Do your employees know what counts as sexual harassment?

On Behalf of | Jul 25, 2018 | Firm News |

Sexual harassment in the workplace is nothing new, but the media attention it has been getting the last few years is. Employees are no longer staying quiet about the inappropriate and frightful behaviors they encounter on the job, and social media has made it easy to call out offenders, which, in some cases, can lead to legal accountability.

With the spotlight on this charged topic, now is the time to ensure your employees have proper training on what counts as sexual harassment. Otherwise, you can find yourself involved in a lawsuit.

Requirements for sexual harassment

Employees may often tease each other good-naturedly or even with malice, but it does not count as sexual harassment until it reaches a certain level, according to the U.S. Department of Labor. First, the recipient must be opposed to being the target of the behavior. The harmful interactions must also revolve around gender or sexuality (or any protected class for harassment in general). It must be repetitive and create an abusive work environment that affects work performance in two ways:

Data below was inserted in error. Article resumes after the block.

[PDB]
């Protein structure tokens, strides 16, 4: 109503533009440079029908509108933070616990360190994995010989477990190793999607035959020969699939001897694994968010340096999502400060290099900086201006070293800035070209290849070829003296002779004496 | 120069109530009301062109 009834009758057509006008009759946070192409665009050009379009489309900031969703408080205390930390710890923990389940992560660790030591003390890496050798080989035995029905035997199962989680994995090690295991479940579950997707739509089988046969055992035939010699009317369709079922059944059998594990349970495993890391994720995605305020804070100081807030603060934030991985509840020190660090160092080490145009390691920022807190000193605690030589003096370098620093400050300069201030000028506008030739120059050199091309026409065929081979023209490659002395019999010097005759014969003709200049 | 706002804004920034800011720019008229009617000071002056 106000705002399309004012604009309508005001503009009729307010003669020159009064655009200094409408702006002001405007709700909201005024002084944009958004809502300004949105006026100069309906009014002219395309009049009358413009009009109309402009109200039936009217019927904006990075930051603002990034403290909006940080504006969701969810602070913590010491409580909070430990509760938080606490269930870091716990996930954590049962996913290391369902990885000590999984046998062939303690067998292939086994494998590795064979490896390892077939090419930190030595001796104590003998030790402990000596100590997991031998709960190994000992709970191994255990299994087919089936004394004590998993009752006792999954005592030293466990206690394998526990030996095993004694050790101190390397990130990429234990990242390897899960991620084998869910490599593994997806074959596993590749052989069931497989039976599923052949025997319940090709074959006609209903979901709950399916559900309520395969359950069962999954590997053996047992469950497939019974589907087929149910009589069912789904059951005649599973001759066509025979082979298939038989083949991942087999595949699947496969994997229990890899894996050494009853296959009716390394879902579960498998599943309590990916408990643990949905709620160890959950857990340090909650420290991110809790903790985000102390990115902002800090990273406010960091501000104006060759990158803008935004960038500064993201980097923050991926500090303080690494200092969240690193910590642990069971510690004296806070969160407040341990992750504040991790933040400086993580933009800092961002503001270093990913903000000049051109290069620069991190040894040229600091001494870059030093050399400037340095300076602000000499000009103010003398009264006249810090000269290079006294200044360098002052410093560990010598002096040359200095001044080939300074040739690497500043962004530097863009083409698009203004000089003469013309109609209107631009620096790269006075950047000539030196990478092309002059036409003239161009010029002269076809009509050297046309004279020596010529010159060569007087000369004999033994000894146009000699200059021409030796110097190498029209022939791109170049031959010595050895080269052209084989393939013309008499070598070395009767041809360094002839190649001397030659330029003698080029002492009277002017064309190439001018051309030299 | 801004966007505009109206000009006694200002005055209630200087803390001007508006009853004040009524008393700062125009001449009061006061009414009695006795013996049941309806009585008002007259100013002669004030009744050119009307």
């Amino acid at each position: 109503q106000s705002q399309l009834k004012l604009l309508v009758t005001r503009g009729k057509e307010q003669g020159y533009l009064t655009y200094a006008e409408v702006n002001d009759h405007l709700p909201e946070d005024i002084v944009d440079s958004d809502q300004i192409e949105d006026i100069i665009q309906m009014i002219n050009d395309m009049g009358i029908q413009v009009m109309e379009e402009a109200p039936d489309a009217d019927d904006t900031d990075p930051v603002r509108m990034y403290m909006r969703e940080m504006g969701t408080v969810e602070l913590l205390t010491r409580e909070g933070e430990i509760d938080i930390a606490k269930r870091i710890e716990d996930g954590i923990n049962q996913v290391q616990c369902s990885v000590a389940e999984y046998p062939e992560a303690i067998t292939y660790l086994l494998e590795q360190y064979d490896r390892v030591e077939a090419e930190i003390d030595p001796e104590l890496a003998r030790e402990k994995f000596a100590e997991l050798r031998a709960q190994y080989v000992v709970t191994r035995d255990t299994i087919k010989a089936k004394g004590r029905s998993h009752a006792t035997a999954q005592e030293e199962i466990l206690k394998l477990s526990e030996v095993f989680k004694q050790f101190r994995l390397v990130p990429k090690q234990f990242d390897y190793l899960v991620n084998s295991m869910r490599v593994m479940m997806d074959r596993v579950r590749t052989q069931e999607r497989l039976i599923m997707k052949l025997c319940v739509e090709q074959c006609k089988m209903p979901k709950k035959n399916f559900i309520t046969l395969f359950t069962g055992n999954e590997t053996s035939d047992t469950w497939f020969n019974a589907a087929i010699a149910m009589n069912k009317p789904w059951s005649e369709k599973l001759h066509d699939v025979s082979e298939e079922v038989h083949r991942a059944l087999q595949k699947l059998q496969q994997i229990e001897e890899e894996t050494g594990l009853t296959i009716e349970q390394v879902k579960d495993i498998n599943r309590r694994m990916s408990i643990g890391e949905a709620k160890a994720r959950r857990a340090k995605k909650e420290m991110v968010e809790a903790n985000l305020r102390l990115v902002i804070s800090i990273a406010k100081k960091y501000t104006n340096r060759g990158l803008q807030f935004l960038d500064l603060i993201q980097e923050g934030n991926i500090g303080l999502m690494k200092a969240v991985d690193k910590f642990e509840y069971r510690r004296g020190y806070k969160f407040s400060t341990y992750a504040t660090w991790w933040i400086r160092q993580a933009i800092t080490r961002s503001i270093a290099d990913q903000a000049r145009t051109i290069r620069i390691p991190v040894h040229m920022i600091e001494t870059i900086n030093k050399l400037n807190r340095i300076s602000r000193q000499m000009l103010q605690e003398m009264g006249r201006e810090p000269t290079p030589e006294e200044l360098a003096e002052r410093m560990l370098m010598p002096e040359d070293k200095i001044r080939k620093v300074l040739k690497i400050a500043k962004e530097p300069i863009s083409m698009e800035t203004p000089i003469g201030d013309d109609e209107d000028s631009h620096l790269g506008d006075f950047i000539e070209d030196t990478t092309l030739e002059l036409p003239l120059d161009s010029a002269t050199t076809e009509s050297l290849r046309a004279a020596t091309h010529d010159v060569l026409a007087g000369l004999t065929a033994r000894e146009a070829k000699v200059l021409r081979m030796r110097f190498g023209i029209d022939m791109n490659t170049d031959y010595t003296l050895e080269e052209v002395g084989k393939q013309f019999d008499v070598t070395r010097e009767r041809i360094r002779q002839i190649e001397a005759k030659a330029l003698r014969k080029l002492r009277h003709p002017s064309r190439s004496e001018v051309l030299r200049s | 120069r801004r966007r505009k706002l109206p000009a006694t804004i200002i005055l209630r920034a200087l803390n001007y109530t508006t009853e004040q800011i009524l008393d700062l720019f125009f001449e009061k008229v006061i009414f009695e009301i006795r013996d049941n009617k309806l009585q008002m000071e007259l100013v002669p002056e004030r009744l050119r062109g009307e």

1. Quid pro quo: When one worker makes sexual advances toward or demands sexual favors from another in exchange for employment perks, such as a promotion, and rejection of the behavior results in negative consequences for the recipient.
  2. Hostility: When workers use crude language or gestures, display sexually offensive material, make inappropriate jokes, comment on physical attributes, talk about sexual acts or touch someone else in an unwelcome way.

While most of the time the subject is sexual, it can also focus on gender; for example, making demeaning remarks about all women or all men, says the U.S. Equal Employment Opportunity Commission.

Sexual harassment can come from colleagues, supervisors and even customers. Make sure you have a clear and consistent system in place for dealing with such behavior from each of these parties. Do not retaliate against those who report harassment, even if you believe it to be false, or else you may face another legal issue. Go through the proper procedure to investigate and settle the matter.